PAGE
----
Debate heats up on longer-heavier trucks

By David Tanner, Land Line senior editor | 6/24/2015

With a transportation spending bill set for debate in a Senate committee on Thursday, June 25, a debate over one provision that would increase the length of “pup” trailers from 28 feet to 33 feet has taken on new life.

Proponents want to increase the length of pup trailers for the less-than-truckload sector in an effort to haul more freight and, they say, take trucks off the road. The avenue for this latest push is the Senate Appropriations Committee which was set Thursday to tackle next year’s budget for transportation, housing and urban development.

The Appropriations Committee is chaired by Sen. Thad Cochran, R-Miss., and the ranking member is Sen. Barbara Mikulski, D-Md.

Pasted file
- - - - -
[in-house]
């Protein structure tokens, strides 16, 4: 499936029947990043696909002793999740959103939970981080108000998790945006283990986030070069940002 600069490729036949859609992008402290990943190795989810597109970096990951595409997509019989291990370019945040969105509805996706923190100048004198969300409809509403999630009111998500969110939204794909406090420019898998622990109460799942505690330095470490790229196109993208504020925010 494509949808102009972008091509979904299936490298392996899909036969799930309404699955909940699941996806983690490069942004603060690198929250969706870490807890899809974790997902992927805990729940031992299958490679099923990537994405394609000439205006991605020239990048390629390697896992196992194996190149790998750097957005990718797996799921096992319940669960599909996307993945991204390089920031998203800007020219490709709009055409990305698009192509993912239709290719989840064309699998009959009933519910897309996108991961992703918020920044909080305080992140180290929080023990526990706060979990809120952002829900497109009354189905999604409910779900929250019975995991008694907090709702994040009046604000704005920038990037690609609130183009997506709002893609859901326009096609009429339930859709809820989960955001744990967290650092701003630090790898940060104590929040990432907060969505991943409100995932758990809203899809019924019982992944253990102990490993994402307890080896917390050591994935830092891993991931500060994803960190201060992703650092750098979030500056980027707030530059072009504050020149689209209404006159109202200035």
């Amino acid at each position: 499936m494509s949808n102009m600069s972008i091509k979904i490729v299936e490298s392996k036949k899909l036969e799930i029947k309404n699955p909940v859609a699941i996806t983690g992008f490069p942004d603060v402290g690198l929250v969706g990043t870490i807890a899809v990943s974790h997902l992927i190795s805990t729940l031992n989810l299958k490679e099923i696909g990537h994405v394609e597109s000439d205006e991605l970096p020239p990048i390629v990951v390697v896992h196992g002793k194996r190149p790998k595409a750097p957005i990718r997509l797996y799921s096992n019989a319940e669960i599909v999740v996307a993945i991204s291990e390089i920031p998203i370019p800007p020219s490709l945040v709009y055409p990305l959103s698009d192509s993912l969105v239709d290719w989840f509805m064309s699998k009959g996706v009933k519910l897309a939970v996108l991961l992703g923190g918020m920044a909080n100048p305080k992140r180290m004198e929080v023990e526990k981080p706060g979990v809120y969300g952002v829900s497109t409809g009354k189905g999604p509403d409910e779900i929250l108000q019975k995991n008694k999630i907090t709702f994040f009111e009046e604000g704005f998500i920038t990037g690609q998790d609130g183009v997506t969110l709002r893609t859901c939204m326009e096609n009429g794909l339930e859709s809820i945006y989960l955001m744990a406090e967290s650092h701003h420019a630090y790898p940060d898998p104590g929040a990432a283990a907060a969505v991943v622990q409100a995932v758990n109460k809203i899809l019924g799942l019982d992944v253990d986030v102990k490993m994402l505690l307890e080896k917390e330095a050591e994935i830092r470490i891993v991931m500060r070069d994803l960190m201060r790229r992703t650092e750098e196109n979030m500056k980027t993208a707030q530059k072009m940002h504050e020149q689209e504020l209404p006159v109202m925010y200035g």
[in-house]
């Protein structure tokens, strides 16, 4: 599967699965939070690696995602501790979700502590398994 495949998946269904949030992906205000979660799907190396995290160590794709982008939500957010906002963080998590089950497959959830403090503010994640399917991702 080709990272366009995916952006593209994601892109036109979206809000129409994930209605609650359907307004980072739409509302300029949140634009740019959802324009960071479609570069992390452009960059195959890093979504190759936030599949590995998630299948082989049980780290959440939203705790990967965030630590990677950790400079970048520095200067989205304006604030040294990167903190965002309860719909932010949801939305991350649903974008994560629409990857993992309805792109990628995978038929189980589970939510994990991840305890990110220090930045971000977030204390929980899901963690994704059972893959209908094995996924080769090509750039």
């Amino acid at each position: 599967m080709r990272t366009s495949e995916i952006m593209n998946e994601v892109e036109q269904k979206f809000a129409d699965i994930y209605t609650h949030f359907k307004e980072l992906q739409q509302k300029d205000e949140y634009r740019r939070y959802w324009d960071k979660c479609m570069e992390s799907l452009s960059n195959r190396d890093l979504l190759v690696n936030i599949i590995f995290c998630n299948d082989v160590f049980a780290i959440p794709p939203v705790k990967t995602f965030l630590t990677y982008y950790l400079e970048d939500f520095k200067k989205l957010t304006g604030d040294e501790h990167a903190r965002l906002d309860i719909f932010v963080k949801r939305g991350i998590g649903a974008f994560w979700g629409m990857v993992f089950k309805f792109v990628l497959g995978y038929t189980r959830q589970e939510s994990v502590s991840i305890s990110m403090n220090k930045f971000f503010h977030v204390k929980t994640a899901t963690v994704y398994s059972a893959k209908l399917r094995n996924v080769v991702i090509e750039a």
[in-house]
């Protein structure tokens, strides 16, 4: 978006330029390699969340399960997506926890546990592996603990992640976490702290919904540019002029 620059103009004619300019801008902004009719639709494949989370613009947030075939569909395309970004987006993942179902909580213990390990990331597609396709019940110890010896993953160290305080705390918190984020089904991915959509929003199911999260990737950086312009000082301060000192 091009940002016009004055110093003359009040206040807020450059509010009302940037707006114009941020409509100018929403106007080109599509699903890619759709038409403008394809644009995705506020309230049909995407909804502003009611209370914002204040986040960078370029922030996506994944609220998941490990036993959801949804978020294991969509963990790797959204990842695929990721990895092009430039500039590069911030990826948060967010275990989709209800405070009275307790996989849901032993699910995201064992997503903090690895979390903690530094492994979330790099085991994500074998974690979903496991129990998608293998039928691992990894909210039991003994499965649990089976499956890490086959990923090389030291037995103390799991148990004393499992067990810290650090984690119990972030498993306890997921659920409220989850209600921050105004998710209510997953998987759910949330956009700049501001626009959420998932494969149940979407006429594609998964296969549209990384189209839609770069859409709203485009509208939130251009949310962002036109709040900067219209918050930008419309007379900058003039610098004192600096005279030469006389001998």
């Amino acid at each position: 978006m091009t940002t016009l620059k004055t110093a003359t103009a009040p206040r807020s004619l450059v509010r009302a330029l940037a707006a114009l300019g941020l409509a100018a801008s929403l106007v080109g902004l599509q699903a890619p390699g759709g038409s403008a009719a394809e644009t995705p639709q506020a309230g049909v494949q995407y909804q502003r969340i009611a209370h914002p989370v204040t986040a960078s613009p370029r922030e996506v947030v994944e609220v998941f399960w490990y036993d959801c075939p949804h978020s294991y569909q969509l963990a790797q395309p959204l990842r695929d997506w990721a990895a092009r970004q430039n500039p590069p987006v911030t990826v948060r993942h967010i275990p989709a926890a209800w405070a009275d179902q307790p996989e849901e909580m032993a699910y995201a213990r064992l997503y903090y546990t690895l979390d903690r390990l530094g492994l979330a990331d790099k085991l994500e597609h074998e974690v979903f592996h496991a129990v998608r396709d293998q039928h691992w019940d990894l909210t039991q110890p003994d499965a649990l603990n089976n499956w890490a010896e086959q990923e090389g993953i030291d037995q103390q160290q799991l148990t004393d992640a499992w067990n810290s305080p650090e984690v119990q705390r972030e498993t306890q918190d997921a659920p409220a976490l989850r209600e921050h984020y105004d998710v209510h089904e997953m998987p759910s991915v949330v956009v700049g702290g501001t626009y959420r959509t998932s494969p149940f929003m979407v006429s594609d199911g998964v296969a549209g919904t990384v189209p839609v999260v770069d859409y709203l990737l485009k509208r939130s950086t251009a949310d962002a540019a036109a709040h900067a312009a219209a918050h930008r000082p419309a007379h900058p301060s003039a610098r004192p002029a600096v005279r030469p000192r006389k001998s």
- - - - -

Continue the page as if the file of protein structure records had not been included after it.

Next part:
The former chairman of the National Transportation Safety Board, Mark Rosenker, who is currently the president of Transportation Safety Group, wrote to Cochran and Mikulski this week to say that increasing pups to 33 feet would actually make highways safer because it would lead to fewer trucks being on the road.

Increasing trailer length in the LTL segment would lead to an estimated 18 percent increase in productivity and would mean “less wear and tear on our infrastructure,” Rosenker wrote, adding that it was “partisan politics and emotional arguments” that keep truck sizes and weights frozen.

OOIDA opposes increases to truck size and weight and points out that a current U.S. Department of Transportation study steered clear of recommending increases beyond the current freeze and state allowances.

It turns out the Association and the DOT are not alone, at least on the LTL portion of the size and weight argument.

The presidents and CEOs of 15 major truckload carriers including JB Hunt, Swift Transportation, Heartland Express, Celadon Trucking, Crete Carrier Corp. and USA Truck penned their own letter to Cochran and Mikulski opposing the proposed increase in trailer size.

Specifically, the letter calls for “no changes in the relevant truck size and weight laws” and says that various segments within trucking remain divided on the issue.

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